Without further ado, let’s check in with my stable. Very little happened this week, so this update will be a short one.
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Big ‘Cap Weekend is a big weekend all over the country, and Picks and Ponderings has stakes previews from coast to coast.
Santa Anita has five stakes on the card; between me and Paul Mazur, we preview them all. I take a look at the Frank E. Kilroe Mile (GI), the San Felipe Stakes (GII), and the China Doll Stakes; Paul delves into the Santa Anita Handicap (GI) and the San Carlos Stakes (GII).
The weekend also features Kentucky Derby and Kentucky Oaks prep races across the country. We have been following the marquee three-year-old races all winter, and we are not about to stop because we got too distracted by warm weather and a certain fast little gelding out at Santa Anita. I took a look at the Tampa Bay Derby (GII), and Paul looked at both the Gotham Stakes (GIII) at Aqueduct and the Honeybee Stakes (GIII) at Oaklawn.
Head on over to Picks and Ponderings, let us know what you think in the comment sections, and get ready for an exciting weekend of racing!
This weekend featured some exciting races, some disappointment, and a bumper crop of draft anxiety.
Three of my horses raced over the course of the weekend. One of them, Ekati’s Phaeton, sprung a wire-to-wire surprise that netted my stable a healthy injection of points. Another, Keen Ice, bolstered the cause. A third, Frosted, looked like an easy eight points turning for home in the Fountain of Youth…but sputtered and finished fourth.
Going into the last claim, I was left with some tough decisions.
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With as many Derby and Oaks preps as are on the horizon for this weekend, there is some action on the horizon. Unfortunately, there is a bit less action than I hoped there would be: with six points races on the schedule, I have a grand total of three horses drawn into a race this weekend.
Once I see what happens this weekend, big decisions await. The second claiming date is February 23. My stable has had a slow start so far, and if most or all of my runners over the weekend fail to fire, this will be a particularly critical draft. It is still early enough in the prep season that it is feasible to get in on the ground floor with a runner without blowing my entire claiming budget…though it will require some luck both in spotting such runners and in not getting outbid for them. With several horses looking questionable at best after disappointing performances, there may be some changes afoot after this week’s preps conclude.
Without further ado, let’s check in with my stable.
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After the claims, this week was a mostly quiet week for my fantasy stable. It was quiet in the sense that most of my horses did not race…and also quiet in the sense that the one horse who did run crossed the wire not with a bang, but with a whimper. Most of the horses who did not race at least returned to the worktab. This week contains a bit more watching worktabs and nomination lists than bracing for races, but with another claiming day on February 23, I remain on the lookout for the upside in my current horses…as well as potential additions to make.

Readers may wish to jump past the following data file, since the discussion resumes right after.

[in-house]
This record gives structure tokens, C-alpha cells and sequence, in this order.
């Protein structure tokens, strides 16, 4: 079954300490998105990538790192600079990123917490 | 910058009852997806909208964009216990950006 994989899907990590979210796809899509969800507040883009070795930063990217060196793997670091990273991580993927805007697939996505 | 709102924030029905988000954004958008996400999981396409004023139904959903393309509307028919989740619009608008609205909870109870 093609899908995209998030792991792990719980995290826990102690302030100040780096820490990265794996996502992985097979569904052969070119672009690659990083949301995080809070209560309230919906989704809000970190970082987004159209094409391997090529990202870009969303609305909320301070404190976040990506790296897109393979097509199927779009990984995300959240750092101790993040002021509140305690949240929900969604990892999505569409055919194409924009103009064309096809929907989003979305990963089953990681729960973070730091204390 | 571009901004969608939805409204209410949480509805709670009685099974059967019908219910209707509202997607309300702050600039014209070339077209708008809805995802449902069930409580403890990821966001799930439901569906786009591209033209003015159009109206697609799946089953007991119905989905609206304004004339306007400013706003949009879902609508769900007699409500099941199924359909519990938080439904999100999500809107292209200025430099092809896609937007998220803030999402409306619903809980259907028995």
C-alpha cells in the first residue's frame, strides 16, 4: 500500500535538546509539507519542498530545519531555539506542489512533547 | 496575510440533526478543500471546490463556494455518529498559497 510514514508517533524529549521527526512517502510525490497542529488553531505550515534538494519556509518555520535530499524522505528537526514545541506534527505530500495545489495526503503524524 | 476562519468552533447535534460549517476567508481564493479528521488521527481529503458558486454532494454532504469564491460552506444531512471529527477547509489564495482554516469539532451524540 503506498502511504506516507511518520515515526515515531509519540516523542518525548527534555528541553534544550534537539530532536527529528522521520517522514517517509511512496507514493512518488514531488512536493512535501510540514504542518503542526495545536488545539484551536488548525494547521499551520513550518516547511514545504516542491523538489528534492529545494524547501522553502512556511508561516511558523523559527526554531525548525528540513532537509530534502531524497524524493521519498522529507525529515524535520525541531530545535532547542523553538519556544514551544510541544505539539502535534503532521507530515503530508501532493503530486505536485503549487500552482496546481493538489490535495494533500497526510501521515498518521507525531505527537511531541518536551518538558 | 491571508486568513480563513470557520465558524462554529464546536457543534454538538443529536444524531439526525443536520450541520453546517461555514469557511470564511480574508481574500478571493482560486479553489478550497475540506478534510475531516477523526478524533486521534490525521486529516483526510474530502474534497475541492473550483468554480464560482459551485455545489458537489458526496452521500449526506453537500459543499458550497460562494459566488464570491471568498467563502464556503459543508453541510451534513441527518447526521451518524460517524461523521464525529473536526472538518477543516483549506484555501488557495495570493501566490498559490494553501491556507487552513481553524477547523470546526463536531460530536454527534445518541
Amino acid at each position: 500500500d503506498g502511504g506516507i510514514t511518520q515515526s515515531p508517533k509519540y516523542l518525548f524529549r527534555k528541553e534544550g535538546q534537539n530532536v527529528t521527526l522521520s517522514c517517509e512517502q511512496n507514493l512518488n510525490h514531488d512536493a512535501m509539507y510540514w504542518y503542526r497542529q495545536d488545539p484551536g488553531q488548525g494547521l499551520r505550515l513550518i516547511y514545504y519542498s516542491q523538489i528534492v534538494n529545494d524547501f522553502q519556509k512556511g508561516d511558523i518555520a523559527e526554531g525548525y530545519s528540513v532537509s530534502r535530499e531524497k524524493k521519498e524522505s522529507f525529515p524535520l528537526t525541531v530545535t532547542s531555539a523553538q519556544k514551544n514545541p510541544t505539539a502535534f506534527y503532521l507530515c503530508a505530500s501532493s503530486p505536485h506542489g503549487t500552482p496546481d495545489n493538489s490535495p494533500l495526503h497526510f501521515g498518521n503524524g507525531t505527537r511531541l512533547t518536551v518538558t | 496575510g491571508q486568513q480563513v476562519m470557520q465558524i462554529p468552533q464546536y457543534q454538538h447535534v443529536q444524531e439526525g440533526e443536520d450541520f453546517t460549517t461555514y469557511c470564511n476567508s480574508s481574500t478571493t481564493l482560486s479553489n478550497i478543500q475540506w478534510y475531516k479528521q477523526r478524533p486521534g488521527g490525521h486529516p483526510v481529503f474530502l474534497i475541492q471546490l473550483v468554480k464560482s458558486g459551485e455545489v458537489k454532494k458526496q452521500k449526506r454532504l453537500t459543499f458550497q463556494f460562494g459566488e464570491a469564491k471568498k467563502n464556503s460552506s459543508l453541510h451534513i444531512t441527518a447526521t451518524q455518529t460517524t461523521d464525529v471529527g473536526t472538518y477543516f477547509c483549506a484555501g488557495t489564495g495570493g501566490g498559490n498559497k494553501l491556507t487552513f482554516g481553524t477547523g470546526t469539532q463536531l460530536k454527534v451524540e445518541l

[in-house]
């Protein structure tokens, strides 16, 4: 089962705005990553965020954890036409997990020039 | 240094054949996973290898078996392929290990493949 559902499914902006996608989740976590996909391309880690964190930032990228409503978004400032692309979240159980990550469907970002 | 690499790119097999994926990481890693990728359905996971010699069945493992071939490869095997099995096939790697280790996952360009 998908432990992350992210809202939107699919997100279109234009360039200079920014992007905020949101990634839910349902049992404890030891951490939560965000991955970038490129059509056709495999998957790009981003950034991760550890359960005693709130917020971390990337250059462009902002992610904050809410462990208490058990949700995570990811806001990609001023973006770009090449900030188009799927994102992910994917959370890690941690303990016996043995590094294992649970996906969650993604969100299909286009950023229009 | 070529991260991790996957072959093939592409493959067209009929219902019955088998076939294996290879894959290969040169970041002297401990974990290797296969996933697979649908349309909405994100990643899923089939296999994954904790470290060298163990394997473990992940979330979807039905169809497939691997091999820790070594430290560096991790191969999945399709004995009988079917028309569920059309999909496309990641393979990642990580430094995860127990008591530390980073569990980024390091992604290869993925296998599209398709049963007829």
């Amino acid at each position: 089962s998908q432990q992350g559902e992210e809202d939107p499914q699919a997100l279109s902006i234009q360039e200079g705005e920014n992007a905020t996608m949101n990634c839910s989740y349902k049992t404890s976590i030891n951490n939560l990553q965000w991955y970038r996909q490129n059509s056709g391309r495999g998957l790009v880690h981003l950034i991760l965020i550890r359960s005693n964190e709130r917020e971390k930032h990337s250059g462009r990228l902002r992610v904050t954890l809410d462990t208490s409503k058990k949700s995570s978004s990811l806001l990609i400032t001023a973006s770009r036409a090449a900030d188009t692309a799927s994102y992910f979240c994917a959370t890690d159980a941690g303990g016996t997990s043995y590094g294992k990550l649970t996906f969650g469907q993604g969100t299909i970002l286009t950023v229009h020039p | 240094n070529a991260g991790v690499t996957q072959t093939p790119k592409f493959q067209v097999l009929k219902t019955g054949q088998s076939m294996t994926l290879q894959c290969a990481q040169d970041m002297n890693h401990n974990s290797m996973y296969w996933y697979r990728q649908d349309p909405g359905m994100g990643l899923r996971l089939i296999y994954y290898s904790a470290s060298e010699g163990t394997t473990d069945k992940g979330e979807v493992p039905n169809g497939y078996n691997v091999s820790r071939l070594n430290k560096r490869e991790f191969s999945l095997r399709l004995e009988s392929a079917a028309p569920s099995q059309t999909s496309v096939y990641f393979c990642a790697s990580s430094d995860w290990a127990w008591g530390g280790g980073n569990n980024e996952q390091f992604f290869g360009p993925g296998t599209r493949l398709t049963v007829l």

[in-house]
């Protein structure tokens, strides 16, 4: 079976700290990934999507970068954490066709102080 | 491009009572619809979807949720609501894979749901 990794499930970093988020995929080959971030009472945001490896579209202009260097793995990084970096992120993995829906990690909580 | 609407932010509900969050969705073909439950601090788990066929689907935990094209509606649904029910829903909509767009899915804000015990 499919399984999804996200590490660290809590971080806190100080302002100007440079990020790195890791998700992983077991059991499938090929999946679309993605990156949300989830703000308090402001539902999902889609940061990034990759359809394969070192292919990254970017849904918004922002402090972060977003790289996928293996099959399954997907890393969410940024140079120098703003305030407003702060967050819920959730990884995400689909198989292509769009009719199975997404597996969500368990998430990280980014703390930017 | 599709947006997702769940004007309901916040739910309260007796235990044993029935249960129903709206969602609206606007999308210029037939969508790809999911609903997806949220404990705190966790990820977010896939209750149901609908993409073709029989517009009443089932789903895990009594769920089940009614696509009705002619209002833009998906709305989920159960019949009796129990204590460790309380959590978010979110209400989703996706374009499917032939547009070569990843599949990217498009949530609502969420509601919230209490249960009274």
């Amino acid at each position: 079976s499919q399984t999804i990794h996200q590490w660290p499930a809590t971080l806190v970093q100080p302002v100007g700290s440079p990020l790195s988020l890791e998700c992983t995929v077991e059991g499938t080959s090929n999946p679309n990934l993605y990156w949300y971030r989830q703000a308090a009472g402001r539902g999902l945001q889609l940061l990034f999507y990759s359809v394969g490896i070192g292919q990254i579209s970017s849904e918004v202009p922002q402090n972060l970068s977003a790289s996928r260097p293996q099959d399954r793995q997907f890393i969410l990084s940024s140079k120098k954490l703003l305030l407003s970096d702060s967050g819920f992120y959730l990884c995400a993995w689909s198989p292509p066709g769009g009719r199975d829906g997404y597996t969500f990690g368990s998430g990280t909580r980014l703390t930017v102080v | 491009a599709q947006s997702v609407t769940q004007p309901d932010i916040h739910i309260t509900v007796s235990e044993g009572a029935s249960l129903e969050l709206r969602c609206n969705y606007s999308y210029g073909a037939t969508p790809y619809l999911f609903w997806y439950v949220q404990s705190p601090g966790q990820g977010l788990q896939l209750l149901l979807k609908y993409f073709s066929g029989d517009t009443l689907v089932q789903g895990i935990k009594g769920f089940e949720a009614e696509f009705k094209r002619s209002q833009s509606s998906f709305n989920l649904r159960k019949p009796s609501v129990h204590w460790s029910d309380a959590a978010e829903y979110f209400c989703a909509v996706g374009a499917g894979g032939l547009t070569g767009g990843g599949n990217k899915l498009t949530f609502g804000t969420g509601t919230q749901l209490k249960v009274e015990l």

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The second week of the Derbyologist Triple Crown Fantasy League has come to an end, and the first claiming deadline has passed. It has been a busy few days.
The only points races this week were the Las Virgenes and the Martha Washington, neither of which featured any of my horses. Ami’s Flatter raced in the Sam F. Davis (GIII), which was not a points race. It was not an earth-shattering performance, but it also was not the sort of disaster that would get me to turn on him, especially given that it was only his third start.
From the perspective of who to keep versus who to release, I had to figure out who had a chance in Triple Crown or Oaks Prep races going forward, versus who would not likely score me points. Read More »
Saturday’s card at Tampa Bay Downs features three stakes races, two of which are graded. The first of Tampa Bay’s Kentucky Derby prep races is the Sam F. Davis (GIII), the local prep for the Tampa Bay Derby (GII). In addition, the fillies get a chance to show their two-turn prowess in the Suncoast Stakes, though they will have to make their way to another track afterwards if they would like to progress down the Oaks trail. Finally, the older grass fillies and mares have their day in the Endeavour (GIII).
The Sam F. Davis drew a full field of three-year-olds, almost entirely newer shooters who are ready to take that first step toward the Kentucky Derby. Both the Suncoast and the Endeavour draw interest for another reason: for anyone who follows racing around Chicago, each drew a pair of locally connected runners.
With all of this action, Picks and Ponderings had to take a [figurative, alas…] road trip down to Tampa this weekend. Paul Mazur takes a look at the Sam F. Davis; I dive into the Suncoast and the Endeavour. Take a look, and leave us a comment to let us know what you think!
Week 1 of this year’s Derbyologist Triple Crown Fantasy League is in the books, and there have been a few more downs than ups so far.
Five of my horses ran this week, four in points races. The week started with Lucky Player in the Smarty Jones: a race with no fantasy points at stake, but which served as the beginning of the Oaklawn series of Kentucky Derby preps. Then, four of my horses raced in points races at Gulfstream over the weekend: Frosted and Keen Ice in the Holy Bull (GII), and By the Moon and Ekati’s Phaeton in the Forward Gal.
Among those five runners, just one of them even hit the board.
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The Holy Bull and the Forward Gal are next weekend, and this can only mean one thing: the beginning of the Derbyologist Triple Crown Fantasy League! Last year I played, and wrote regular updates here; this year, the same plan is in the cards.
The draft was tonight, and overall I’m happy with how it went. Last year my stable contained a couple of superstars who either only raced at the end of the league period, or did not race during the league at all. (I’m looking at you two, Shared Belief and She’s a Tiger!) This year, I put a bit more emphasis on horses who are active early in the season, but have some possible upside stretching out to Classic distances.
Introducing: my stable!